Copyright laws enforced in California and throughout the United States protect a wide variety of material considered to be original works, such as literary work, art, music, videos, software and motion pictures. The purpose of copyright protection is to prevent a person’s original work from being stolen and used by another for gain, usually financial in nature. The law does, however, provide a provision for using what would normally be copyrighted work called fair use laws.
As long as the use of a work falls under the terms of fair use, it is not considered copyright infringement. Generally, if the work is being used for the purpose of critique, commentary, or news reporting it is not a violation of copyright law. The use of materials of education or research, including copying such materials for classroom use, is also fair use. This is the provision that allows teachers and students to, for example, make copies of textbook pages or workbook pages without violating the law.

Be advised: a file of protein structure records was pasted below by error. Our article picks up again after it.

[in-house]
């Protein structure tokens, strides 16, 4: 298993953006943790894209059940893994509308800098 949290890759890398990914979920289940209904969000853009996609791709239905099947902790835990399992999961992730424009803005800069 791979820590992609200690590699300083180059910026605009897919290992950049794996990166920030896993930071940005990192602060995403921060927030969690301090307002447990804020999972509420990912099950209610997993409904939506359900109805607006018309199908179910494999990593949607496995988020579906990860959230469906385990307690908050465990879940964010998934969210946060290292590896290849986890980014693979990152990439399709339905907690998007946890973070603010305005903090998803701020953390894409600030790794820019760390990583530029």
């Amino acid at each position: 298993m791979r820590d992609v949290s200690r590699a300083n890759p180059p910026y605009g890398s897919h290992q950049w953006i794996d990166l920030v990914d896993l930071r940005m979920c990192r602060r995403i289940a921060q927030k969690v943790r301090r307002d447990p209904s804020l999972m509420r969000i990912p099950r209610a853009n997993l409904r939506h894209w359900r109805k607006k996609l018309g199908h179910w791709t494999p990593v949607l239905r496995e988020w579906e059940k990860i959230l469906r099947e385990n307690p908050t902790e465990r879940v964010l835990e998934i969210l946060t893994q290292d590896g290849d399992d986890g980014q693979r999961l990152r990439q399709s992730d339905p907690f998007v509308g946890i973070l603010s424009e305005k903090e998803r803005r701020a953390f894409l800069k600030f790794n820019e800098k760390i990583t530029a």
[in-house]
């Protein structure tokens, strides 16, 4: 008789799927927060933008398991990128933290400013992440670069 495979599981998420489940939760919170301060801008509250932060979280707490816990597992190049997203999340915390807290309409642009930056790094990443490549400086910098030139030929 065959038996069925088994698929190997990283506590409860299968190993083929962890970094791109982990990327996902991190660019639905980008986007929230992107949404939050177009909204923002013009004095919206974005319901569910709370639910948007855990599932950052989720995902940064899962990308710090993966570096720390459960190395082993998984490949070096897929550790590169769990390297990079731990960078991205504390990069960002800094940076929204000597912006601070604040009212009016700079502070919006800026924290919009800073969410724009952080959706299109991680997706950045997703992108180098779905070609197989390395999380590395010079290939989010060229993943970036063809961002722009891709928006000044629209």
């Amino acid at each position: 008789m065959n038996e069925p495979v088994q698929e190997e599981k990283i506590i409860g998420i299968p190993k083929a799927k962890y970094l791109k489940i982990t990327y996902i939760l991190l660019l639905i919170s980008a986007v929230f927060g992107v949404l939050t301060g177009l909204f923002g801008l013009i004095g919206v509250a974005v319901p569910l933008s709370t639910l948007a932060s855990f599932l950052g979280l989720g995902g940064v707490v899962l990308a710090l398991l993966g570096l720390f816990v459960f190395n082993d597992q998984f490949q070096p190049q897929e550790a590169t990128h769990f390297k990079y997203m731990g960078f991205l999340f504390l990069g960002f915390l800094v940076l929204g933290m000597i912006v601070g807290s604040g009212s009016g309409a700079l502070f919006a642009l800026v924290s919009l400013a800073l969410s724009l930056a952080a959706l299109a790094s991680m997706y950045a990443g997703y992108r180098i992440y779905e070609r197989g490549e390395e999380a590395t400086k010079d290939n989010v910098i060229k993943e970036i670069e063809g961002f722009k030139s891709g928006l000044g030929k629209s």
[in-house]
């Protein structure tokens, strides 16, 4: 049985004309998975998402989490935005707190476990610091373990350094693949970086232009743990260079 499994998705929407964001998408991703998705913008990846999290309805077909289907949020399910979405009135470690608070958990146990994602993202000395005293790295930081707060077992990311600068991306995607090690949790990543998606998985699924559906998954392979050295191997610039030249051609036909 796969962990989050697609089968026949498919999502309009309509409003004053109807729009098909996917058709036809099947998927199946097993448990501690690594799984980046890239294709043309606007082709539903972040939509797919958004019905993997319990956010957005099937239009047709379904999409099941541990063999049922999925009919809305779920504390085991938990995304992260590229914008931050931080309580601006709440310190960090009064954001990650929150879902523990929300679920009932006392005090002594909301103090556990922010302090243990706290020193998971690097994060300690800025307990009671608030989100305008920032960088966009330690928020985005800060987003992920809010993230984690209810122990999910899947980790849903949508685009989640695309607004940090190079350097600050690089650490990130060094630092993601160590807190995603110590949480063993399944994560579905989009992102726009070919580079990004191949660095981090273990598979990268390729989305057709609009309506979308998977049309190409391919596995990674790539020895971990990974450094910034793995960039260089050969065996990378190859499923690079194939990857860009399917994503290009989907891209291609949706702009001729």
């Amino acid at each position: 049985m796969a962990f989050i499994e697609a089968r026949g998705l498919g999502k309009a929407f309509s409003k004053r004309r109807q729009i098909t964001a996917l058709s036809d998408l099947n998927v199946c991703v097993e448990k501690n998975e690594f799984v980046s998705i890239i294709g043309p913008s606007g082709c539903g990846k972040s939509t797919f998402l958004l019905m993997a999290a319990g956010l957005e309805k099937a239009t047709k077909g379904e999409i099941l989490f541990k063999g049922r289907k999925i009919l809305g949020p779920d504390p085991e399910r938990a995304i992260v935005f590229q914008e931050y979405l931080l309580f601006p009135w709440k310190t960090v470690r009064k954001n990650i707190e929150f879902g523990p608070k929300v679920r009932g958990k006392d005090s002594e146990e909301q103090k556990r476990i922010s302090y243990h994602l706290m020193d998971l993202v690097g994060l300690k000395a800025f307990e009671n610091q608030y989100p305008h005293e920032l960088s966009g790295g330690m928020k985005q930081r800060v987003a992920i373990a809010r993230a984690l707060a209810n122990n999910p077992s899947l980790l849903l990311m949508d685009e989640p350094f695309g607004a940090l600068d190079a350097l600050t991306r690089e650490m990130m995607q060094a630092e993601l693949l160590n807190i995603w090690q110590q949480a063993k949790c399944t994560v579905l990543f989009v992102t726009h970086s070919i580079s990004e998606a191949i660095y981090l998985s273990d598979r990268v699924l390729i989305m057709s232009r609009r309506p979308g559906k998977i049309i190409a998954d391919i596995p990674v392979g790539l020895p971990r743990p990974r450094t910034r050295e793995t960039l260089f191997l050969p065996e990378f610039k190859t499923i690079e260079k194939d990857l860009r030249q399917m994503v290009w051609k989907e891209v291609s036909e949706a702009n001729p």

Deciding if use of copyrighted material constitutes fair use is a murky area. There are several other factors that help the court make a decision regarding fair use. First, works are normally not copied in their entirety. Creating a complete copy of work may still be a violation. Financial impact is also a strong consideration. Generally, there should be no harm to the value of the work and no financial gain for the user. Fiction and art work is also generally more carefully protected than non-fiction.
Due to the wide variety of factors involved in determine fair use, it is wise to consult an intellectual property attorney for such copyright matters. An attorney can help in determining if a given use will likely be considered fair use. If an infringement lawsuit is filed, then fair use is a common defense an attorney might employ.
Source: FindLaw, ‘Fair Use Law,” Jan. 6, 2015.
Source: Findlaw, “Intellectual Property“, January 06, 2015